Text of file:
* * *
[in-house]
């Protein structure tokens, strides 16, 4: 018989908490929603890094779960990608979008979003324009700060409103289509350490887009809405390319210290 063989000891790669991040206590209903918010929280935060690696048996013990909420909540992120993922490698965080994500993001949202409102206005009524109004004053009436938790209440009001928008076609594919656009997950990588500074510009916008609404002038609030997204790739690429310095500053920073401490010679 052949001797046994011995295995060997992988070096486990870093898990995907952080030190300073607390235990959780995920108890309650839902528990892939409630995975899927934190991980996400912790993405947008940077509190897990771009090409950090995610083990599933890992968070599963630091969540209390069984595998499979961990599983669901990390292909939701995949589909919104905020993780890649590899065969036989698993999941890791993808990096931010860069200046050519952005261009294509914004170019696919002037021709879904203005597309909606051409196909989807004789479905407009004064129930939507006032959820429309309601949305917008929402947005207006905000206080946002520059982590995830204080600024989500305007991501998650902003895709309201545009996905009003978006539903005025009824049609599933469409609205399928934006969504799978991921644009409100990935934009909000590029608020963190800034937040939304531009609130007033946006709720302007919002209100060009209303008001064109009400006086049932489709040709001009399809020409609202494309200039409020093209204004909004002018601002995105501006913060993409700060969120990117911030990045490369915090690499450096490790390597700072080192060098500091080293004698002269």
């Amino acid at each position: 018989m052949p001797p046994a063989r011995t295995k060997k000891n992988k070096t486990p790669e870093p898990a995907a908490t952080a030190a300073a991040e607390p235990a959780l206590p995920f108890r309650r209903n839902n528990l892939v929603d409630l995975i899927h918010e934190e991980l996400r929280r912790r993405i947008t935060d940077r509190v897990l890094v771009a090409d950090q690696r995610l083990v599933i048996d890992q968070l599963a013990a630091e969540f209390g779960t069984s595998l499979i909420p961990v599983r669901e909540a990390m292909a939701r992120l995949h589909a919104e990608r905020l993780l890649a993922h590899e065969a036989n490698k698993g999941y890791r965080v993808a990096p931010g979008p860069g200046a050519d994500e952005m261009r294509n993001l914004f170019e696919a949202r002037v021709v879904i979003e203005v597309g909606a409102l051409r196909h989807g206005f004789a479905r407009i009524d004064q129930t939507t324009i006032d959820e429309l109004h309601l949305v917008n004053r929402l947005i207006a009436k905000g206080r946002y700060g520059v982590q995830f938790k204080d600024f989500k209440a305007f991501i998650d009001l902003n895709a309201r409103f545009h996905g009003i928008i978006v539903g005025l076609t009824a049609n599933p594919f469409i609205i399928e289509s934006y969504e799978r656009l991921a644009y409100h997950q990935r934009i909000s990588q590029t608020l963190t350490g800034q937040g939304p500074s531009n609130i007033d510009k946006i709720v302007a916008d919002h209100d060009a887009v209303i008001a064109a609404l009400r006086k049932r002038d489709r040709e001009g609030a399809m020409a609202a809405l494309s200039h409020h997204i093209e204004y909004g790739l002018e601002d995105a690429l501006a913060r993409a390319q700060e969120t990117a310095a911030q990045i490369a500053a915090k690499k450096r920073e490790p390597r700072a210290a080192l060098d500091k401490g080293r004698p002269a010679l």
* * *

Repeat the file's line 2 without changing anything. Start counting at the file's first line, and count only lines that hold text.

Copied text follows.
């Protein structure tokens, strides 16, 4: 018989908490929603890094779960990608979008979003324009700060409103289509350490887009809405390319210290 063989000891790669991040206590209903918010929280935060690696048996013990909420909540992120993922490698965080994500993001949202409102206005009524109004004053009436938790209440009001928008076609594919656009997950990588500074510009916008609404002038609030997204790739690429310095500053920073401490010679 052949001797046994011995295995060997992988070096486990870093898990995907952080030190300073607390235990959780995920108890309650839902528990892939409630995975899927934190991980996400912790993405947008940077509190897990771009090409950090995610083990599933890992968070599963630091969540209390069984595998499979961990599983669901990390292909939701995949589909919104905020993780890649590899065969036989698993999941890791993808990096931010860069200046050519952005261009294509914004170019696919002037021709879904203005597309909606051409196909989807004789479905407009004064129930939507006032959820429309309601949305917008929402947005207006905000206080946002520059982590995830204080600024989500305007991501998650902003895709309201545009996905009003978006539903005025009824049609599933469409609205399928934006969504799978991921644009409100990935934009909000590029608020963190800034937040939304531009609130007033946006709720302007919002209100060009209303008001064109009400006086049932489709040709001009399809020409609202494309200039409020093209204004909004002018601002995105501006913060993409700060969120990117911030990045490369915090690499450096490790390597700072080192060098500091080293004698002269």